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which rests upon the tree; and down it rushes, and pitches clear of the shower box and bather who stands in the corner shivering and grinning at it. As the distance between the spring is some thirty feet or more, a breathing time is giving between the discharge of the trough, and is usually employed by the knowing ones in scrubbing and wriggling. Last week a party consisting of three married ladies, two ditto gentlemen, and two or three demoiselles, spent the day there and took a bath all round. Mr. & Mrs. G - belonged to the party. Jenkins and I were puzzled to satisfy ourselves on the modus operandi they adopted. We were told that the party remained seated at the spring within conversation distance, while one member was bathing. I know I would have been hung before I would have attempted it while they remained there; but perhaps the young ladies were braver than I am. I can scarcely see how they could undress and dress in the little room, for our very few articles of clothing were very much sprinkled although they were hung upon the wall. We could not get a boy to bring water for us, and were obliged to accept the services of a negro woman; we debated for some time whether we were not too modest to do this, but finally concluded that if the young ladies could allow a negro boy to pour for them, we could certainly allow a woman. We took the precaution to stuff all the chinks with our clothes. The bath was delightful beyond conception. I had heard that the water was peculiarly good for bathing purposes, but it exceeded my expectations. The skin immediately assumed a healthy glow and, when dry, became as soft as velvet. It gave us a heavenly feeling, if I may be allowed the expression; in spite of the gloom and raw dampness of the day. Several of our friends predicted a chill for each of us; but I would risk a dozen of them to feel as sweet again. Having forgotten to carry combs and brushes, we were compelled to 

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to borrow a comb from the house a little way off. It was a venerable article they gave us, but farther than a glance at each other we could not testify our feelings on beholding it, for fear of giving offence. On the coarse side there were five remaining teeth which had stood the brunt of many an obstinate knot; and on the fine side, there were a few more dispersed in beautiful irregularity and exhibiting all the various stages of disintegration and decay. Notwithstanding that these remaining teeth were well secured at the roots by innumerable twisting of the hair and other matters of half a century's raking, we used the [illegible] instrument with the most scrupulous care and lightness. We returned to town about half past twelve o'clock, feeling like perfect gentlemen. I could have given you a most killingly sweet kiss.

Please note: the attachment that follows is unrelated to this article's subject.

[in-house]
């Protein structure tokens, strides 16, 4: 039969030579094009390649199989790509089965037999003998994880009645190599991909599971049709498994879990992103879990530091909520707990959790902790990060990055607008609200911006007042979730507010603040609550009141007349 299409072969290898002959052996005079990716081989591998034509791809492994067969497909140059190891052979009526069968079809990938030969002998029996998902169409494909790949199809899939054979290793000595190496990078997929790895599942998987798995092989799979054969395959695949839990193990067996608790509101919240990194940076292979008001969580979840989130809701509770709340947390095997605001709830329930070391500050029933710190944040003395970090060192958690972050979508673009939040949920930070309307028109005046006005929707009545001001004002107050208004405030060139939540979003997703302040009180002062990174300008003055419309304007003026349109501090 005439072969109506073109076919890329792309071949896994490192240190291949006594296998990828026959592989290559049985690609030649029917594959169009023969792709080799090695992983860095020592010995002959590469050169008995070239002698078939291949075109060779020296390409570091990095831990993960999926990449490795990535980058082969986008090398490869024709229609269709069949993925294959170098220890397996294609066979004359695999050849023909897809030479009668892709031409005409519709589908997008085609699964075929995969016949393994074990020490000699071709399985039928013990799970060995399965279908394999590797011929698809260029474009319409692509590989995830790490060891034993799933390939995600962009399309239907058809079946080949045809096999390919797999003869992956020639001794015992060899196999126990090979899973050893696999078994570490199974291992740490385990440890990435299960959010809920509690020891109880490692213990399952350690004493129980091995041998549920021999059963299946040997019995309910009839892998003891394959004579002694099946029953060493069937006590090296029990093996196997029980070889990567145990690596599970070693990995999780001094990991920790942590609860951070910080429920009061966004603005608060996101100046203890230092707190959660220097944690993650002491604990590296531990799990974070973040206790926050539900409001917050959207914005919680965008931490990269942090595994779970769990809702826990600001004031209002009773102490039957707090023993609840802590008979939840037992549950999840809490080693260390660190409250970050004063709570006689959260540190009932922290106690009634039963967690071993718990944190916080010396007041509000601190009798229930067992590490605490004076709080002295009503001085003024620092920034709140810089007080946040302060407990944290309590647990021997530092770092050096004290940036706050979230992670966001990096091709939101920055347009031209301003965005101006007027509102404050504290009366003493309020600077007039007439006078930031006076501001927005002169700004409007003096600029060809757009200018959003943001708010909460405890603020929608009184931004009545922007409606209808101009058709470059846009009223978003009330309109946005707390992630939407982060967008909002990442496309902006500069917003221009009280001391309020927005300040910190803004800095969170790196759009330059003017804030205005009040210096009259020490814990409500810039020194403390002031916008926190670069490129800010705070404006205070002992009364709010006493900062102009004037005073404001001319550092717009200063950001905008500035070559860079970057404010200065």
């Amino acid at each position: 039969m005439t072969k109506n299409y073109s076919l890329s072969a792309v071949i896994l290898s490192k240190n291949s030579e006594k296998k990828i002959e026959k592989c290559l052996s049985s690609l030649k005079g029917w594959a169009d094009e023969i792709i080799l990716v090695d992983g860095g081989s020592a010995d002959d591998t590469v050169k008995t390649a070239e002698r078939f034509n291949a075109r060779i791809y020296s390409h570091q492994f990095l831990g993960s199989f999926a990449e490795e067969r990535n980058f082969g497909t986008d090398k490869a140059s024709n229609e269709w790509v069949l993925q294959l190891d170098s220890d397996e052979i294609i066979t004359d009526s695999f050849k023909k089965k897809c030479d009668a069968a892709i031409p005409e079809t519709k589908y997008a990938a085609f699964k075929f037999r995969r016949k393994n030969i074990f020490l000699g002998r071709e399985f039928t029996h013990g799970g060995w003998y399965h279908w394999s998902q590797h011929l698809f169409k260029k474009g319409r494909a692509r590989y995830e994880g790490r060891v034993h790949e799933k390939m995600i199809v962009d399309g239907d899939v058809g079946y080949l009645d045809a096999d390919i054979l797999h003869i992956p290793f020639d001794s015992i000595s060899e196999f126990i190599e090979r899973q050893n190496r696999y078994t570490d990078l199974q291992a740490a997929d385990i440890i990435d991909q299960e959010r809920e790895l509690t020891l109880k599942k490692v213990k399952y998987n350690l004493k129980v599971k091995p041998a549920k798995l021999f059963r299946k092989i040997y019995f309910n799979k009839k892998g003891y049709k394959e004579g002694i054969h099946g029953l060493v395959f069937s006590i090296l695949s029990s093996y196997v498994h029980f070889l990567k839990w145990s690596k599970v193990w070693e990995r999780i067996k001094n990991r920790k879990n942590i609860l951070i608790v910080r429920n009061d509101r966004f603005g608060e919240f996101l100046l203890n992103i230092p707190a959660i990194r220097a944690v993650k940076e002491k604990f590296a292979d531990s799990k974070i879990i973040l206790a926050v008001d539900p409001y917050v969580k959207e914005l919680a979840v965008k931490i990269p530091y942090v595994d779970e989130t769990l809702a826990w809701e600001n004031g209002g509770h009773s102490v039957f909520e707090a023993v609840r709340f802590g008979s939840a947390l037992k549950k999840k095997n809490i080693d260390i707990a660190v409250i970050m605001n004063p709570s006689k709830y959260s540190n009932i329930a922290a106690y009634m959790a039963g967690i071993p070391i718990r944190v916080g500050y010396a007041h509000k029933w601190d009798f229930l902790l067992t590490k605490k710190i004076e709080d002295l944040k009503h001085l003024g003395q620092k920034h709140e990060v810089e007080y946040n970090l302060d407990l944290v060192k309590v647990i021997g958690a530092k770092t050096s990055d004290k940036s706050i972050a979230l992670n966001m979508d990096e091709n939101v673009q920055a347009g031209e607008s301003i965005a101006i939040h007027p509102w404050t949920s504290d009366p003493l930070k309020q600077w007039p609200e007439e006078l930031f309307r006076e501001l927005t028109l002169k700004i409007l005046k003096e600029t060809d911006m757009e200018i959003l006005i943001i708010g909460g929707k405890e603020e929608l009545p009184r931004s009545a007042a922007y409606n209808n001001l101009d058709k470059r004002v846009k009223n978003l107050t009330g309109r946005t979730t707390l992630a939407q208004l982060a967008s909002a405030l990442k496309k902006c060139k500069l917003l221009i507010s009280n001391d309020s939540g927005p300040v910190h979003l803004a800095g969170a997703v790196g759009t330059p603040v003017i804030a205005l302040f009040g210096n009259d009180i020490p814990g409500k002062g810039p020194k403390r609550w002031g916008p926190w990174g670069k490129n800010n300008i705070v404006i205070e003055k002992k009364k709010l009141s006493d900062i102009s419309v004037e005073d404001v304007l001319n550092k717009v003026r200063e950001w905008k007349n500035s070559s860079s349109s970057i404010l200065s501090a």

I regret very much that your mother is still suffering with head-ache and is not in general good health. I hope she will [illegible] recover before winter sets in, so that she may have sufficient strength to withstand and enjoy it. I am truly glad that you feel quite well again, and hope you will continue to feel well, eat well and sleep well. I do not wish you even to dream if my coat or any such thing is to claim your attention. I forbid you to dream about them. 

I do not know on what day I am to expect my uncle, as his letter was quite indefinite; I shall therefore expect him every day for the next two weeks. His wife is now in Spartanburg I expect, as she intended to visit her Sister Mrs. Howe in August. He may meet her in Columbia on his return. I do not know what arrangements they have made. I shall do what I can to render his visit agreeable, as I do consider it a compliment and expect much pleasure from it. I only regret you are not with me to receive him, and I hope he will not make

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many visits to Yorkville before he will have a niece to greet him. He is very rough in exterior but he has a large heart which can appreciate the slightest act of kindness and be grateful for it.

After finishing the above paragraph, I leaned back in my chair and dreamed for nearly twenty minutes, and would be dreaming yet if Jenkins had roused me, by asking with a loud laugh what I had been thinking about. I was castle building, most literally, as you may suppose after reading the sentence before the last in the preceding paragraph. I catch myself at it nearly every day, sometimes while I am attending my class recitations. It is strange how matrimony and women can upset a poor fellow's brain!

Give my love to Mother, Sis Mary, and Sis Jane Ann, and kiss the children - and Florence twice. Do not forget me when you see grandmother.

Adieu, dear Elise, may angels guard you.

Yours devotedly - Asbury.


Coward, Asbury, 1835-1925, “Letter from Asbury Coward to his future wife Elise, August 19, 1855,” The Citadel Archives Digital Collections, accessed June 21, 2024, https://citadeldigitalarchives.omeka.net/items/show/1581.